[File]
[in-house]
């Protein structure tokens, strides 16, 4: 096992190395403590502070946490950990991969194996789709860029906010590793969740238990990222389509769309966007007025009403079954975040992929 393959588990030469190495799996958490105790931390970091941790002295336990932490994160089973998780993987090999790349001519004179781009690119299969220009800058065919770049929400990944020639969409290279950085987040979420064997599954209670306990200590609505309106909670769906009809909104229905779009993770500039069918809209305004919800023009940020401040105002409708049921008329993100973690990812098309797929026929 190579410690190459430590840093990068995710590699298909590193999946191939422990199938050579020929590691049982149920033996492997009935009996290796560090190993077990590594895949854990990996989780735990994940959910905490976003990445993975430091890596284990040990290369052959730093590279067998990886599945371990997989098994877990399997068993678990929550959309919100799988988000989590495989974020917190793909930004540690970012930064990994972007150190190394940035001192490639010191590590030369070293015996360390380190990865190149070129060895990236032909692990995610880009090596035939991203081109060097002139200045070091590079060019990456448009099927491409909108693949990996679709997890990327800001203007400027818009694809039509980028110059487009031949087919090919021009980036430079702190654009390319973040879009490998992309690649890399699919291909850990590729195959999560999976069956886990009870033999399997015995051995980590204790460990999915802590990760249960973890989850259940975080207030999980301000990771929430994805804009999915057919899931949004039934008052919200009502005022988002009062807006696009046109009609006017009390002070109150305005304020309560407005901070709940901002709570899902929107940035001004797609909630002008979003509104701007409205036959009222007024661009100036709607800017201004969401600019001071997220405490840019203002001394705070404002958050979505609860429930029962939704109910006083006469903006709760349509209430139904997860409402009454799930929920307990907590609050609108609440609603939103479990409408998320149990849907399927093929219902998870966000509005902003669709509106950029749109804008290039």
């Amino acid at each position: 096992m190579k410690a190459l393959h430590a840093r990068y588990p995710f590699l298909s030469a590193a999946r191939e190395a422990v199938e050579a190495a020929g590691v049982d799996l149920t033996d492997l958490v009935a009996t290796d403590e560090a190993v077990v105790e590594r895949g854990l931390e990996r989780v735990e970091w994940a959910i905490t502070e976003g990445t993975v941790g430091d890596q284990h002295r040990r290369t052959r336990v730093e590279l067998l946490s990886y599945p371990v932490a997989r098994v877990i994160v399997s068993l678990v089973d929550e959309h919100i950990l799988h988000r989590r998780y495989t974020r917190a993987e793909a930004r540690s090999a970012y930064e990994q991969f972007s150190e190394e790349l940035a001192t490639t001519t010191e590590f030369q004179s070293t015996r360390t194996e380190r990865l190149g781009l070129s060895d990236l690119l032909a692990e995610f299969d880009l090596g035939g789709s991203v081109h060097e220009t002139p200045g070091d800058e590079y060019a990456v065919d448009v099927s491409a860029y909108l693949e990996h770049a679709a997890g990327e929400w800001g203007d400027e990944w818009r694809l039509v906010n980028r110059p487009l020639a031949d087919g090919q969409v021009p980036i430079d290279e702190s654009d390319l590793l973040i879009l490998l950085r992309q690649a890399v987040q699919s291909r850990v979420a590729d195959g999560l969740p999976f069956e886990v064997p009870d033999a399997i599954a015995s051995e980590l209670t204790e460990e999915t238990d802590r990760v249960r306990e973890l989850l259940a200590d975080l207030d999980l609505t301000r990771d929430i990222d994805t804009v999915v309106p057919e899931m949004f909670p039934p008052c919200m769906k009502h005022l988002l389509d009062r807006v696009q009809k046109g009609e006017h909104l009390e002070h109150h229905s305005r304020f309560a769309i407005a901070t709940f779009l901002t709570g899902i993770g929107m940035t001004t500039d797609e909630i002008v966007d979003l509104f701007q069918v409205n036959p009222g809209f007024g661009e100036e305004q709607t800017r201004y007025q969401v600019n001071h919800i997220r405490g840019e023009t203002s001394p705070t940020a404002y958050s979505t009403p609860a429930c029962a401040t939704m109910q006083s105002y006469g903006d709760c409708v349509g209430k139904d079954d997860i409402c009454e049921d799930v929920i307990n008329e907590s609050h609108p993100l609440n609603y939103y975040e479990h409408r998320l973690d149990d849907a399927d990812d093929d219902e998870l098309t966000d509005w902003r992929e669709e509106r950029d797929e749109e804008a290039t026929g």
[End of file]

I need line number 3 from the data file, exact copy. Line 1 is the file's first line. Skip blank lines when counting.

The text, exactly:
């Amino acid at each position: 096992m190579k410690a190459l393959h430590a840093r990068y588990p995710f590699l298909s030469a590193a999946r191939e190395a422990v199938e050579a190495a020929g590691v049982d799996l149920t033996d492997l958490v009935a009996t290796d403590e560090a190993v077990v105790e590594r895949g854990l931390e990996r989780v735990e970091w994940a959910i905490t502070e976003g990445t993975v941790g430091d890596q284990h002295r040990r290369t052959r336990v730093e590279l067998l946490s990886y599945p371990v932490a997989r098994v877990i994160v399997s068993l678990v089973d929550e959309h919100i950990l799988h988000r989590r998780y495989t974020r917190a993987e793909a930004r540690s090999a970012y930064e990994q991969f972007s150190e190394e790349l940035a001192t490639t001519t010191e590590f030369q004179s070293t015996r360390t194996e380190r990865l190149g781009l070129s060895d990236l690119l032909a692990e995610f299969d880009l090596g035939g789709s991203v081109h060097e220009t002139p200045g070091d800058e590079y060019a990456v065919d448009v099927s491409a860029y909108l693949e990996h770049a679709a997890g990327e929400w800001g203007d400027e990944w818009r694809l039509v906010n980028r110059p487009l020639a031949d087919g090919q969409v021009p980036i430079d290279e702190s654009d390319l590793l973040i879009l490998l950085r992309q690649a890399v987040q699919s291909r850990v979420a590729d195959g999560l969740p999976f069956e886990v064997p009870d033999a399997i599954a015995s051995e980590l209670t204790e460990e999915t238990d802590r990760v249960r306990e973890l989850l259940a200590d975080l207030d999980l609505t301000r990771d929430i990222d994805t804009v999915v309106p057919e899931m949004f909670p039934p008052c919200m769906k009502h005022l988002l389509d009062r807006v696009q009809k046109g009609e006017h909104l009390e002070h109150h229905s305005r304020f309560a769309i407005a901070t709940f779009l901002t709570g899902i993770g929107m940035t001004t500039d797609e909630i002008v966007d979003l509104f701007q069918v409205n036959p009222g809209f007024g661009e100036e305004q709607t800017r201004y007025q969401v600019n001071h919800i997220r405490g840019e023009t203002s001394p705070t940020a404002y958050s979505t009403p609860a429930c029962a401040t939704m109910q006083s105002y006469g903006d709760c409708v349509g209430k139904d079954d997860i409402c009454e049921d799930v929920i307990n008329e907590s609050h609108p993100l609440n609603y939103y975040e479990h409408r998320l973690d149990d849907a399927d990812d093929d219902e998870l098309t966000d509005w902003r992929e669709e509106r950029d797929e749109e804008a290039t026929g």